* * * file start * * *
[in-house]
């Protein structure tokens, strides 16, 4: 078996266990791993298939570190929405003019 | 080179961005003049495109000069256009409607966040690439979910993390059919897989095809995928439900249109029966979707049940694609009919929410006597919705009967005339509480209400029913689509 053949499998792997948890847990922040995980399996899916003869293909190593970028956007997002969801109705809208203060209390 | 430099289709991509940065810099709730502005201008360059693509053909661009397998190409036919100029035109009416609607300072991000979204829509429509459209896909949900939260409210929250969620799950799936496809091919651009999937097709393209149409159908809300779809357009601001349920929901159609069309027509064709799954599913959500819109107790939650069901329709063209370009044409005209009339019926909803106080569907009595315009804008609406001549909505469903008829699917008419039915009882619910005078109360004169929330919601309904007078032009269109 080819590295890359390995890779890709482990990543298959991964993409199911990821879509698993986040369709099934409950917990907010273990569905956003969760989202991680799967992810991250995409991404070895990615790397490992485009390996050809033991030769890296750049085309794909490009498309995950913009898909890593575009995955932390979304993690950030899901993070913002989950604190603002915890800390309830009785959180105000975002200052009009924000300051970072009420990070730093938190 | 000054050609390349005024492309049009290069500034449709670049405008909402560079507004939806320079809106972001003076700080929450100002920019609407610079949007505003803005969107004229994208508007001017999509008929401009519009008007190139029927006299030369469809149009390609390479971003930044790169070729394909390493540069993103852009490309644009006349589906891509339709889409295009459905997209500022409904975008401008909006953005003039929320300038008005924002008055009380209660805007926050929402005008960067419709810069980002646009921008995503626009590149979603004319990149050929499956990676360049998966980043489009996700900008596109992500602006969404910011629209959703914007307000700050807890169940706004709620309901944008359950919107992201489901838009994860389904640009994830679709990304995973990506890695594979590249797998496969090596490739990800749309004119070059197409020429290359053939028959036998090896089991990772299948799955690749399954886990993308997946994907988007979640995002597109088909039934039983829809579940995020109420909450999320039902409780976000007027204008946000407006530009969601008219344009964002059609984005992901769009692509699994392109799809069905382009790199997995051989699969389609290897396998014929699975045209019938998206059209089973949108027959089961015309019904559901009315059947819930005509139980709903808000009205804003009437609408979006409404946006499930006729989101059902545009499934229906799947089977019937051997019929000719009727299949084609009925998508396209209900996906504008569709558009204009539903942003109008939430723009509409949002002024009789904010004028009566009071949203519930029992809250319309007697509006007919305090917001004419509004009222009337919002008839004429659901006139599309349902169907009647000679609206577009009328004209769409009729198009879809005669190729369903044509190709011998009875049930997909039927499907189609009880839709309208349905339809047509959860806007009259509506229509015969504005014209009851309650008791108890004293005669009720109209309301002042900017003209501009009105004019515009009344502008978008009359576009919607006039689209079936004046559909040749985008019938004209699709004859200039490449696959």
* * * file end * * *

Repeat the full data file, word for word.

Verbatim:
[in-house]
């Protein structure tokens, strides 16, 4: 078996266990791993298939570190929405003019 | 080179961005003049495109000069256009409607966040690439979910993390059919897989095809995928439900249109029966979707049940694609009919929410006597919705009967005339509480209400029913689509 053949499998792997948890847990922040995980399996899916003869293909190593970028956007997002969801109705809208203060209390 | 430099289709991509940065810099709730502005201008360059693509053909661009397998190409036919100029035109009416609607300072991000979204829509429509459209896909949900939260409210929250969620799950799936496809091919651009999937097709393209149409159908809300779809357009601001349920929901159609069309027509064709799954599913959500819109107790939650069901329709063209370009044409005209009339019926909803106080569907009595315009804008609406001549909505469903008829699917008419039915009882619910005078109360004169929330919601309904007078032009269109 080819590295890359390995890779890709482990990543298959991964993409199911990821879509698993986040369709099934409950917990907010273990569905956003969760989202991680799967992810991250995409991404070895990615790397490992485009390996050809033991030769890296750049085309794909490009498309995950913009898909890593575009995955932390979304993690950030899901993070913002989950604190603002915890800390309830009785959180105000975002200052009009924000300051970072009420990070730093938190 | 000054050609390349005024492309049009290069500034449709670049405008909402560079507004939806320079809106972001003076700080929450100002920019609407610079949007505003803005969107004229994208508007001017999509008929401009519009008007190139029927006299030369469809149009390609390479971003930044790169070729394909390493540069993103852009490309644009006349589906891509339709889409295009459905997209500022409904975008401008909006953005003039929320300038008005924002008055009380209660805007926050929402005008960067419709810069980002646009921008995503626009590149979603004319990149050929499956990676360049998966980043489009996700900008596109992500602006969404910011629209959703914007307000700050807890169940706004709620309901944008359950919107992201489901838009994860389904640009994830679709990304995973990506890695594979590249797998496969090596490739990800749309004119070059197409020429290359053939028959036998090896089991990772299948799955690749399954886990993308997946994907988007979640995002597109088909039934039983829809579940995020109420909450999320039902409780976000007027204008946000407006530009969601008219344009964002059609984005992901769009692509699994392109799809069905382009790199997995051989699969389609290897396998014929699975045209019938998206059209089973949108027959089961015309019904559901009315059947819930005509139980709903808000009205804003009437609408979006409404946006499930006729989101059902545009499934229906799947089977019937051997019929000719009727299949084609009925998508396209209900996906504008569709558009204009539903942003109008939430723009509409949002002024009789904010004028009566009071949203519930029992809250319309007697509006007919305090917001004419509004009222009337919002008839004429659901006139599309349902169907009647000679609206577009009328004209769409009729198009879809005669190729369903044509190709011998009875049930997909039927499907189609009880839709309208349905339809047509959860806007009259509506229509015969504005014209009851309650008791108890004293005669009720109209309301002042900017003209501009009105004019515009009344502008978008009359576009919607006039689209079936004046559909040749985008019938004209699709004859200039490449696959």